Manufacturing: A Rising Target for Cybercriminals

Every morning, I start my day by reading email about the latest cybersecurity news. These emails almost always involve data breaches or malware targeting a retail outlet, a restaurant, a healthcare company or a financial institution. What do these cyberattacks have in common? They involve organizations that have a direct relationship to people. Hackers are stealing credit card numbers, usernames and passwords, medical and other personal information.

Because of the emphasis on cyberattacks in these industries, you may be surprised to learn that the manufacturing industry is seeing higher-than-normal rates of cyberthreats. According to a new study from Vectra, metadata “revealed a high volume of malicious internal reconnaissance and lateral movement behaviors among manufacturing organizations.” Cybercriminals are hiding inside the network spying and stealing, and they appear to have been there for an extended period of time, undetected. What they’re after, more often than not, is intellectual property (IP), which is not a new target, and they are gaining access into the networks through industrial internet of things (IIoT), which is a new attack vector.

“The increase in industrial IoT devices exponentially increases the attack surface for manufacturers,” Jürg Affolter, CIO at Brugg Cables, said in a formal statement. “Implementing continuous monitoring of the internal network for attacker behaviors as well as additional access controls are important since an agent-based solution isn’t possible for industrial IoT devices.”

New Levels of Automation

Intellectual property includes proprietary manufacturing processes, formulas, recipes and product designs, explained Chris Morales, head of security analytics at Vectra. In the past, IP theft used to involve finding an insider willing to trade secrets for money. However, this type of attack was time-intensive and very costly.

“What is new is the level of automation within manufacturing and the way that information can now be accessed,” Morales continued. “For example, think of a machine loaded with designs for a new product and the process used to develop that product. This information could be acquired by a remote attacker with access to the industrial network.”

Another type of attack would involve the disruption of the manufacturing supply chain, which would disable the manufacturing and distribution of goods. “Last year we saw this type of impact when manufacturers were hit of with ransomware attacks like Wannacry,” he noted.

Risks with IIoT

IIoT differs from consumer IoT in levels of scale and durability. IIoT is designed to support large numbers of sensors that operate in what often are dangerous and hazardous conditions. IIoT and IoT are similar in the way devices connect to the network and with the protocols used for communication, and both types of devices use already published and understood standard network communication protocols.

“In the past, manufacturers relied on customized, proprietary protocols, which made mounting an attack more difficult for cybercriminals,” Morales said. “The conversion from proprietary protocols to standard protocols makes it easier to infiltrate networks to spy, spread and steal.”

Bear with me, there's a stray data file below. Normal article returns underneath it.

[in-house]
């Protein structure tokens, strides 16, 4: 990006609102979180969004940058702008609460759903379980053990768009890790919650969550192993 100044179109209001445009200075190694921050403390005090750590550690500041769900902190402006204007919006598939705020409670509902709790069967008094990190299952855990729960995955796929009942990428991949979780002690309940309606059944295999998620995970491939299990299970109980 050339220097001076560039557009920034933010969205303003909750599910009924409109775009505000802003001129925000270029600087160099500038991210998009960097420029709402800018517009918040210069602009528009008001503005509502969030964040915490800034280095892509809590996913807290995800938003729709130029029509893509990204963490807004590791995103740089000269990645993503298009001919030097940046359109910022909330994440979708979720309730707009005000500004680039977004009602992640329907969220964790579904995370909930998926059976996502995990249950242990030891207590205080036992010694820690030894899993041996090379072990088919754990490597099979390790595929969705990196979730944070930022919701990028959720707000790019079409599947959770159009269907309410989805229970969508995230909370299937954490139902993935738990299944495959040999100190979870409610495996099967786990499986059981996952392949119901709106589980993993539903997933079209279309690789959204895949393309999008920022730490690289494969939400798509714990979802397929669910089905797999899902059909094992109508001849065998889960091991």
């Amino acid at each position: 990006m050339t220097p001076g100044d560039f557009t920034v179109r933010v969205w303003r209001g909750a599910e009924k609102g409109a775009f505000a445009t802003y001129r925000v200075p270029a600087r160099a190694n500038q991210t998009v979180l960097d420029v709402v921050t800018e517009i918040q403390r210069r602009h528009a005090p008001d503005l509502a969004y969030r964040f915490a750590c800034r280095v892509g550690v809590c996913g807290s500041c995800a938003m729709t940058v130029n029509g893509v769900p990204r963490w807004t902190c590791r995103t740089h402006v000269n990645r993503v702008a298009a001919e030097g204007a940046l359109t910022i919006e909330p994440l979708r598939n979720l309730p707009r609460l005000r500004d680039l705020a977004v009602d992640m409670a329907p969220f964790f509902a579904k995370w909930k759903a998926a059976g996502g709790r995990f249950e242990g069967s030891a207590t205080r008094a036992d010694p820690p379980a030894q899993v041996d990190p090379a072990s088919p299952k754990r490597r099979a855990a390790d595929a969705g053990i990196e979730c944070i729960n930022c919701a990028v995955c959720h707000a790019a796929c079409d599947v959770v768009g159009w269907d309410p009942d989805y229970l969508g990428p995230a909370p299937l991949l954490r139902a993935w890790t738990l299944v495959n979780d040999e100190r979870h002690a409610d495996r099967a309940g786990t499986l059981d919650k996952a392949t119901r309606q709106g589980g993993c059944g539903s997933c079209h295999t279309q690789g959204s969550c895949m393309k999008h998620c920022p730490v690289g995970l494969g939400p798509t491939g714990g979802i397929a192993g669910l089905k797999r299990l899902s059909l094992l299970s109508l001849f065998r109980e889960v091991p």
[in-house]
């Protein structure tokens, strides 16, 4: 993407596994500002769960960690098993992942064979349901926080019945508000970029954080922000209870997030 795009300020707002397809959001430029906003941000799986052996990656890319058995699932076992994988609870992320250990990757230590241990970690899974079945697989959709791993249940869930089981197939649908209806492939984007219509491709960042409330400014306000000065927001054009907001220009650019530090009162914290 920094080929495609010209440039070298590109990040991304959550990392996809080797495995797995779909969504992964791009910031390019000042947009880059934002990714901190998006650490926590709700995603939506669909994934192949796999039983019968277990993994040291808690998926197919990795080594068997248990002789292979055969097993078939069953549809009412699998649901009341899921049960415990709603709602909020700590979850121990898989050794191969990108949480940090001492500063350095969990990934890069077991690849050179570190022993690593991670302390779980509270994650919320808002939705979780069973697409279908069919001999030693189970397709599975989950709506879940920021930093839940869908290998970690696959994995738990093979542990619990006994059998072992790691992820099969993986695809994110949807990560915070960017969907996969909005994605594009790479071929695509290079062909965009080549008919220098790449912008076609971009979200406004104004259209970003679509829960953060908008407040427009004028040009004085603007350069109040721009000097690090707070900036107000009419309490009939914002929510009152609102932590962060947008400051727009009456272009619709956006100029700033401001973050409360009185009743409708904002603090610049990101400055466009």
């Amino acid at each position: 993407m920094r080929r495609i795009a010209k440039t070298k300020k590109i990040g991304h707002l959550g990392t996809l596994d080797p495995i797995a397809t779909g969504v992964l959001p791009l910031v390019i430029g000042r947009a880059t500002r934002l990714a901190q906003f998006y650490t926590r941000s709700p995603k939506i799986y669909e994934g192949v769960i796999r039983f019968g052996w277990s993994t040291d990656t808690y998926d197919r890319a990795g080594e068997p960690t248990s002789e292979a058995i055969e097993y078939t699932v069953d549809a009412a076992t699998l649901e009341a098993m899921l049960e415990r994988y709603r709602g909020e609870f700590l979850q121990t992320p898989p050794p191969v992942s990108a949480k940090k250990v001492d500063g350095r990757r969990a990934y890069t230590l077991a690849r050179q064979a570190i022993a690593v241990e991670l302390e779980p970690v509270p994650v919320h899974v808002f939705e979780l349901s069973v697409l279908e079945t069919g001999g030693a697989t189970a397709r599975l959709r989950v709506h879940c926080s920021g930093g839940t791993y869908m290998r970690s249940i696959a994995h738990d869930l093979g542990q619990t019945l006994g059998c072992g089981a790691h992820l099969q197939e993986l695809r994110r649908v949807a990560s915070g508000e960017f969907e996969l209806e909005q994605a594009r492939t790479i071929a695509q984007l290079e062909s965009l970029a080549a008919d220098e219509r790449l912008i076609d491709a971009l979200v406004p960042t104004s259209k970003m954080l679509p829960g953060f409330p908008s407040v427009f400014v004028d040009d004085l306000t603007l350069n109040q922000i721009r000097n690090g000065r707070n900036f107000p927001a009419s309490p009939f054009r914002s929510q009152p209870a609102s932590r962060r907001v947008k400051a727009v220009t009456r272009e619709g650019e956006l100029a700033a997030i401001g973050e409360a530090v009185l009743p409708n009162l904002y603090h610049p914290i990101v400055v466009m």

However, for business reasons, most manufacturers do not invest heavily in security access controls, as these controls can interrupt and isolate manufacturing systems critical for lean production lines and digital supply-chain processes.

“Consequently,” Morales added, “network visibility and real-time monitoring of interconnected systems is essential to identify the earliest signs of attacker behaviors in the manufacturing infrastructure.”

Double-edge Sword

However, Morales warned, networkwide visibility can be a double-edged sword. “Manually monitoring network devices and system administrators creates a challenge for resource-constrained organizations that cannot hire large security teams,” he said.

Numerous security analysts are needed to perform the manual analysis required in identifying attacks or unapproved behaviors in large, automated networks that have IIoT and information technology (IT) with operational technology (OT) devices.

The solution to secure IIoT and better protect IP from theft is the use of artificial intelligence. AI, said Morales, is essential to augment existing cybersecurity teams, so they can detect and respond to threats faster and stay well ahead of attackers. AI solutions allow for better understanding of hacker behavior and trends, as well as address business risks.

The combination of IIoT and the interconnectedness of industrial control systems has created a massive, attack surface for cybercriminals to exploit, he noted. With nation-states becoming a bigger player in cybercrime and the value of IP, as well the ability to disrupt business operations, it is clear more attention needs to be paid to cybersecurity in manufacturing. While the attacks themselves may not have an immediate human factor, the end results will.

Sue Poremba

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Sue Poremba

Sue Poremba is freelance writer based in central Pennsylvania. She's been writing about cybersecurity and technology trends since 2008.

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